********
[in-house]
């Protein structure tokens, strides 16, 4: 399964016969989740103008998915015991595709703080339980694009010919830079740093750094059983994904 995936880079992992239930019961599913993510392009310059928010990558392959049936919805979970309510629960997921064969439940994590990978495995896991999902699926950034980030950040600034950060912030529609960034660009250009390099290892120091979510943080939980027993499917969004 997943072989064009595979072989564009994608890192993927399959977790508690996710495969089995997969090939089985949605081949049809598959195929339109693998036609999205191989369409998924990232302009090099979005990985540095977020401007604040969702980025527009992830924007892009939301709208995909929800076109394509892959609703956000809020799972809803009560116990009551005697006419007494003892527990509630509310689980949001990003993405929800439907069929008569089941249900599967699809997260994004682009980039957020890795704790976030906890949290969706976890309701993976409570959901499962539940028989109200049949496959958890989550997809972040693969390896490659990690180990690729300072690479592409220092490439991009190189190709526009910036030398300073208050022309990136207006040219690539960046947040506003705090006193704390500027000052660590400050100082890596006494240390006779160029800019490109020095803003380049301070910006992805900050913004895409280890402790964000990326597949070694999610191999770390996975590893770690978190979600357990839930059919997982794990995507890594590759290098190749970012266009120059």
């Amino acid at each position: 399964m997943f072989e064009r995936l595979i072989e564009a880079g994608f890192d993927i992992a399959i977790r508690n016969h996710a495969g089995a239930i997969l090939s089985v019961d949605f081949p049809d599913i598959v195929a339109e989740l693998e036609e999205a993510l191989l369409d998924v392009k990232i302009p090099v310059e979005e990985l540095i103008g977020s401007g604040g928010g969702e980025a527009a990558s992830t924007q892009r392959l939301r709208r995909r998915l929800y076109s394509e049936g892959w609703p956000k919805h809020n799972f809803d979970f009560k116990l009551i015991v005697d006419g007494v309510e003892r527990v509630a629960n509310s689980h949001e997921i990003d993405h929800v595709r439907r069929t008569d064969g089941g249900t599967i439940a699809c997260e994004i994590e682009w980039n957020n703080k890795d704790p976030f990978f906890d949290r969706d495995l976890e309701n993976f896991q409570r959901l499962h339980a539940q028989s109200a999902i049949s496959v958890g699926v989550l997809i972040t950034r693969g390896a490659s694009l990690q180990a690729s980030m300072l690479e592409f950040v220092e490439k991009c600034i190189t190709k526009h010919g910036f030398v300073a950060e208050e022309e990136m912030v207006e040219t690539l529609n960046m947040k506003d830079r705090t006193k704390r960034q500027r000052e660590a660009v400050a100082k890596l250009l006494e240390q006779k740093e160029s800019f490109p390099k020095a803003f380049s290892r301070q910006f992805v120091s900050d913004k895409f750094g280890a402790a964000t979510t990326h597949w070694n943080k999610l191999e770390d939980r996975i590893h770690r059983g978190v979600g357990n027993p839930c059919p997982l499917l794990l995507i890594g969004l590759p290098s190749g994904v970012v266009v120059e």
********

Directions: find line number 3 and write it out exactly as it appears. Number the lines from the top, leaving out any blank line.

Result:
């Amino acid at each position: 399964m997943f072989e064009r995936l595979i072989e564009a880079g994608f890192d993927i992992a399959i977790r508690n016969h996710a495969g089995a239930i997969l090939s089985v019961d949605f081949p049809d599913i598959v195929a339109e989740l693998e036609e999205a993510l191989l369409d998924v392009k990232i302009p090099v310059e979005e990985l540095i103008g977020s401007g604040g928010g969702e980025a527009a990558s992830t924007q892009r392959l939301r709208r995909r998915l929800y076109s394509e049936g892959w609703p956000k919805h809020n799972f809803d979970f009560k116990l009551i015991v005697d006419g007494v309510e003892r527990v509630a629960n509310s689980h949001e997921i990003d993405h929800v595709r439907r069929t008569d064969g089941g249900t599967i439940a699809c997260e994004i994590e682009w980039n957020n703080k890795d704790p976030f990978f906890d949290r969706d495995l976890e309701n993976f896991q409570r959901l499962h339980a539940q028989s109200a999902i049949s496959v958890g699926v989550l997809i972040t950034r693969g390896a490659s694009l990690q180990a690729s980030m300072l690479e592409f950040v220092e490439k991009c600034i190189t190709k526009h010919g910036f030398v300073a950060e208050e022309e990136m912030v207006e040219t690539l529609n960046m947040k506003d830079r705090t006193k704390r960034q500027r000052e660590a660009v400050a100082k890596l250009l006494e240390q006779k740093e160029s800019f490109p390099k020095a803003f380049s290892r301070q910006f992805v120091s900050d913004k895409f750094g280890a402790a964000t979510t990326h597949w070694n943080k999610l191999e770390d939980r996975i590893h770690r059983g978190v979600g357990n027993p839930c059919p997982l499917l794990l995507i890594g969004l590759p290098s190749g994904v970012v266009v120059e």